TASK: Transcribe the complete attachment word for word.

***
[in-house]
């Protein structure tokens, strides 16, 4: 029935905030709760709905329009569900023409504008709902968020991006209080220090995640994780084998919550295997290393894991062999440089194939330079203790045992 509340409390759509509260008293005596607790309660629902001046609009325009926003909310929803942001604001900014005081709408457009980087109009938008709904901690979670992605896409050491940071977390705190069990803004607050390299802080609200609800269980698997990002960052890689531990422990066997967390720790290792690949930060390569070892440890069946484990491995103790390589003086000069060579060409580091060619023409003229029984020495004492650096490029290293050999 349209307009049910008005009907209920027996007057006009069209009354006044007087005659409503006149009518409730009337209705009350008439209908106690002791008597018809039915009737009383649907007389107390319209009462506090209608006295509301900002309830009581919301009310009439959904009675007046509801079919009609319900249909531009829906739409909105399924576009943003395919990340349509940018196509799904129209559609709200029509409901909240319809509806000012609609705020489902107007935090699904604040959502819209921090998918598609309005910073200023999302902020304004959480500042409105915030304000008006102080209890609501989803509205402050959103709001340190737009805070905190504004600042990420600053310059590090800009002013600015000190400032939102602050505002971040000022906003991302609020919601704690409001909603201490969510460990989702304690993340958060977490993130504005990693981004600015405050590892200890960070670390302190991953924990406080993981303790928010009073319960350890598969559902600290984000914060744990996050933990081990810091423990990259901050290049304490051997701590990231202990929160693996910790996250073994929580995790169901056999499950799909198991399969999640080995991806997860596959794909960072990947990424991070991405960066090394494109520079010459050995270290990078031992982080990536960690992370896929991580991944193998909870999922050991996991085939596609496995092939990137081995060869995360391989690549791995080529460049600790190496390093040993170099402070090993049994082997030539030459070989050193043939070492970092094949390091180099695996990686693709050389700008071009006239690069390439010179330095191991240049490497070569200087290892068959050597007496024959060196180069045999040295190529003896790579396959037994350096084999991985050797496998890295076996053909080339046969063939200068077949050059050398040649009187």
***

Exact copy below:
[in-house]
């Protein structure tokens, strides 16, 4: 029935905030709760709905329009569900023409504008709902968020991006209080220090995640994780084998919550295997290393894991062999440089194939330079203790045992 509340409390759509509260008293005596607790309660629902001046609009325009926003909310929803942001604001900014005081709408457009980087109009938008709904901690979670992605896409050491940071977390705190069990803004607050390299802080609200609800269980698997990002960052890689531990422990066997967390720790290792690949930060390569070892440890069946484990491995103790390589003086000069060579060409580091060619023409003229029984020495004492650096490029290293050999 349209307009049910008005009907209920027996007057006009069209009354006044007087005659409503006149009518409730009337209705009350008439209908106690002791008597018809039915009737009383649907007389107390319209009462506090209608006295509301900002309830009581919301009310009439959904009675007046509801079919009609319900249909531009829906739409909105399924576009943003395919990340349509940018196509799904129209559609709200029509409901909240319809509806000012609609705020489902107007935090699904604040959502819209921090998918598609309005910073200023999302902020304004959480500042409105915030304000008006102080209890609501989803509205402050959103709001340190737009805070905190504004600042990420600053310059590090800009002013600015000190400032939102602050505002971040000022906003991302609020919601704690409001909603201490969510460990989702304690993340958060977490993130504005990693981004600015405050590892200890960070670390302190991953924990406080993981303790928010009073319960350890598969559902600290984000914060744990996050933990081990810091423990990259901050290049304490051997701590990231202990929160693996910790996250073994929580995790169901056999499950799909198991399969999640080995991806997860596959794909960072990947990424991070991405960066090394494109520079010459050995270290990078031992982080990536960690992370896929991580991944193998909870999922050991996991085939596609496995092939990137081995060869995360391989690549791995080529460049600790190496390093040993170099402070090993049994082997030539030459070989050193043939070492970092094949390091180099695996990686693709050389700008071009006239690069390439010179330095191991240049490497070569200087290892068959050597007496024959060196180069045999040295190529003896790579396959037994350096084999991985050797496998890295076996053909080339046969063939200068077949050059050398040649009187």